Lex Luthor became President of the United States in the DC
Universe. Would you like to know how?

General Information

Title: Superman: President Lex

Creators: There are about 40 names on the list. It’s a series
filled
out with a rotating creative team as it was spread across all the
Superman titles.

Original Publication Date: 2003 reprint of material first published
in 2000 and 2001

ISBN: 1-56389-974-4

Cover Price: $17.95 US, $29.95 Can

Buy from: Amazon.com
or Amazon.ca

Premise

Lex Luthor decides to run for President.

High Point

Batman offers Lex Luthor a choice.

I keep picking Batman moments as the high points of Superman
collections. Perhaps I should start reading Batman…

Low Point

One of the issues seems to be printed out of order. Superman
congratulates Lex Luthor, calling him President Luthor, well
before
the election actually takes place. It’s distracting editing, and led
to minor confusion.

The Scores

In the comics I’ve read, the President of the United States is
usually
treated as a man with impeccable credentials and the purest of
intentions. Maybe I’m just sheltered, but this is the first evil
President I’ve seen. I’ll give the originality 4 out of 6
for that.

The artwork is always good, but wildly different due to
the
rotating art team. Ed McGuinnes gives a very cartoony feel,
while
others do some incredibly realistic work. It’s disorienting to have
this perpetually rotating team come through in the course of a
single
story. The overall page, then, suffers from this. I give it 4 out of
6.

The story is a bit odd. There are a lot of interesting
events, but there’s very little structure. I can almost convince
myself that there’s a two-act structure here, but even that feels
weak. It really feels like a single act, with no building action, no
climax, and no denoument. It’s just a bunch of stuff that
happened.
As I said, much of it is interesting, but it’s really more of a
chronicle than a story. I give it 3 out of 6.



The characterization is pretty good. I haven’t read
much
Superman, and this is the first time I’ve seen him shown with a
sense
of humour (which came through in particular in the Christmas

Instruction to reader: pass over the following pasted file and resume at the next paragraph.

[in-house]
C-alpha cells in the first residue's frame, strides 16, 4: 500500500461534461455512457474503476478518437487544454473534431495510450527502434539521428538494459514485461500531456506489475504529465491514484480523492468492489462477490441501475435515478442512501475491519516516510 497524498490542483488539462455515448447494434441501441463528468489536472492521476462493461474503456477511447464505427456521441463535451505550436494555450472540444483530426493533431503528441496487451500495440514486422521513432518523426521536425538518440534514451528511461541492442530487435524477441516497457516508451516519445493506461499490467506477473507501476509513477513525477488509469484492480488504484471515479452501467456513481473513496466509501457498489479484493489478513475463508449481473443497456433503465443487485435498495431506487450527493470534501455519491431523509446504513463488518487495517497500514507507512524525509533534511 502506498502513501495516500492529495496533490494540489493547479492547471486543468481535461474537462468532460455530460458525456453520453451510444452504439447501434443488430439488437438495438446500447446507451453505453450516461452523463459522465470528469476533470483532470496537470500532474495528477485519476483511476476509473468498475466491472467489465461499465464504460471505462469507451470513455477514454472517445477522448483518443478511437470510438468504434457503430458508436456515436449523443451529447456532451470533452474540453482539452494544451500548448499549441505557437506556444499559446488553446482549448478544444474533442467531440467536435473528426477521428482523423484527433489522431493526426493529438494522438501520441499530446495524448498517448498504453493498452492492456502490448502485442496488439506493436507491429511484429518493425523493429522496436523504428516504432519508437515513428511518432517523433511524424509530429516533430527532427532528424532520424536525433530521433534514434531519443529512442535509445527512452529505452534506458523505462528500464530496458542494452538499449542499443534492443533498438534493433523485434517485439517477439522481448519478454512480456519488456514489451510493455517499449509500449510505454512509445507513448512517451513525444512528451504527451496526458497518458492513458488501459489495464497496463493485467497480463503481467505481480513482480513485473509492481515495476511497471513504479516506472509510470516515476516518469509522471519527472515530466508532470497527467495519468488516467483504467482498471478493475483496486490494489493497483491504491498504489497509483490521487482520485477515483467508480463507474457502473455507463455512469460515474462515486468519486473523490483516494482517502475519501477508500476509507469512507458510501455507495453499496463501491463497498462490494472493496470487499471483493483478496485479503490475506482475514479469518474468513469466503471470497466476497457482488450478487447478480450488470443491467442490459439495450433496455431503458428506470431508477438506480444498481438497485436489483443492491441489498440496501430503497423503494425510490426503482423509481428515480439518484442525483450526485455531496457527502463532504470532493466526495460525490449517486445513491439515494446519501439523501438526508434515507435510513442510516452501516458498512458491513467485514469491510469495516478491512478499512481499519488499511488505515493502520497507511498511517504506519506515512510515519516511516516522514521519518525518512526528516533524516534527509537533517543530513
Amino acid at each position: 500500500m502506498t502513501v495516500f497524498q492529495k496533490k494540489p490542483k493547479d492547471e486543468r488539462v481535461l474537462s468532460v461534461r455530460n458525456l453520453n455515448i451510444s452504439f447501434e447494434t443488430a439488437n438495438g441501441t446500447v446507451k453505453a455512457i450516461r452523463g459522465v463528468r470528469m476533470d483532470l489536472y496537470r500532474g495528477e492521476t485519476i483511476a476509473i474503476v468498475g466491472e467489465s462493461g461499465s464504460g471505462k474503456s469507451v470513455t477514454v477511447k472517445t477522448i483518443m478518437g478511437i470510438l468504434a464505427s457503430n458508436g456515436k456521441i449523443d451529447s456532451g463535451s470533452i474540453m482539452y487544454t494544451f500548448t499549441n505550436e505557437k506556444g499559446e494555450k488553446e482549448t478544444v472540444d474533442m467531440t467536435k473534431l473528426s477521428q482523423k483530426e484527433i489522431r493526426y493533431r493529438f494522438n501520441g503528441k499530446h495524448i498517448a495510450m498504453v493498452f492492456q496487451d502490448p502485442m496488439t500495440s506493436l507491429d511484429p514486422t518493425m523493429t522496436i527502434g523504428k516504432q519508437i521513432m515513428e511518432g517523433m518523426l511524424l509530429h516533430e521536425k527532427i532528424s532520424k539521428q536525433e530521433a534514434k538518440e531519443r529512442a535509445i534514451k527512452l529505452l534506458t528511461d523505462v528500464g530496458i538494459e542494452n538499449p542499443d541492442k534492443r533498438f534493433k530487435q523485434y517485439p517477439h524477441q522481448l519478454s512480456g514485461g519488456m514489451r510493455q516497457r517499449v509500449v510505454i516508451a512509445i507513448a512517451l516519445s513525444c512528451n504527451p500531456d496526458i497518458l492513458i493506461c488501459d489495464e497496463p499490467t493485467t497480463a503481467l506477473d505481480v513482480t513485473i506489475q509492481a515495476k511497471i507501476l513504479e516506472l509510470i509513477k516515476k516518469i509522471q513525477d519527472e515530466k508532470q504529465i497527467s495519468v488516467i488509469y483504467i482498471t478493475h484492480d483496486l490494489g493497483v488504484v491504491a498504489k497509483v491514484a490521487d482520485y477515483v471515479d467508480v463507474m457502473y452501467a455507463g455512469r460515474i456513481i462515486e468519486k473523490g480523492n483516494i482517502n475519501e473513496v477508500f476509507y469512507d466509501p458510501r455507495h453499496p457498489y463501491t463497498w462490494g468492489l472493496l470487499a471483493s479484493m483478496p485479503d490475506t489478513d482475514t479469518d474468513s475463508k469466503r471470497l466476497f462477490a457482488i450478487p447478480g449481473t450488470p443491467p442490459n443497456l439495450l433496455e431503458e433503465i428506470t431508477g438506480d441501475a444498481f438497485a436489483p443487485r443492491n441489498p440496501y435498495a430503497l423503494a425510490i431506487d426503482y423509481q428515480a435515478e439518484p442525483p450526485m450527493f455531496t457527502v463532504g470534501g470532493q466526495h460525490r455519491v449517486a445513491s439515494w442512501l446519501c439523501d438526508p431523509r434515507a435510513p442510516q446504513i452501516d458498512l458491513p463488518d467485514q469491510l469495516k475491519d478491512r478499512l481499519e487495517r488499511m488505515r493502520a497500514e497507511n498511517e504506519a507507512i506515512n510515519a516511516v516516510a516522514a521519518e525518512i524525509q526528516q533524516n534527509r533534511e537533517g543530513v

issue.)
It also shows a bit of Jimmy, Perry, Lois, and others, but it mainly
shows Luthor’s ability to manipulate the general populace. We
don’t
get very deeply into any of the characters, which may help
contribute
to the chronicle feel I mentioned above. I give it 4 out of 6.

The emotional response this produced was pretty
weak. With
no build-up, there was nothing to really pull me along. It’s just a
bunch of stuff that happens, some of which make great moments,
but
which don’t have a common emotional thread that ties them all
together. If you didn’t already know how evil Lex was, I don’t
think
this would have really given you the same sense of dread the
lead
characters experience. I give it 3 out of 6.

The flow was hampered by the rotating creative
team and the
use of the bits and pieces of complete issues that tell portions of
the grander story. (Why was the appearance of Lori Lemaris
included
at all? Because they couldn’t edit out those bits of the page for
this collection. She has no bearing on anything else in this set,
and
is in about three panels.) It’s these editorial challenges that
make
the collections hard to assemble, and uneven to read. I give it 3
out
of 6.

Overall, it’s a pretty lackluster set. Pick it up only if
you want to see this particular piece of DC history. I doubt it’ll
make you a fan if you aren’t one already. I give it 4 out of 6.

In total, Superman: President Lex receives 25 out of
42.

Additional Notes and Comments

I picked this up because it sounds like it’ll serve as an effective
prologue to the upcoming Superman / Batman series
by Jeph
Loeb and Ed McGuinness. It launches in August, and I’ll be
reviewing
each issue here.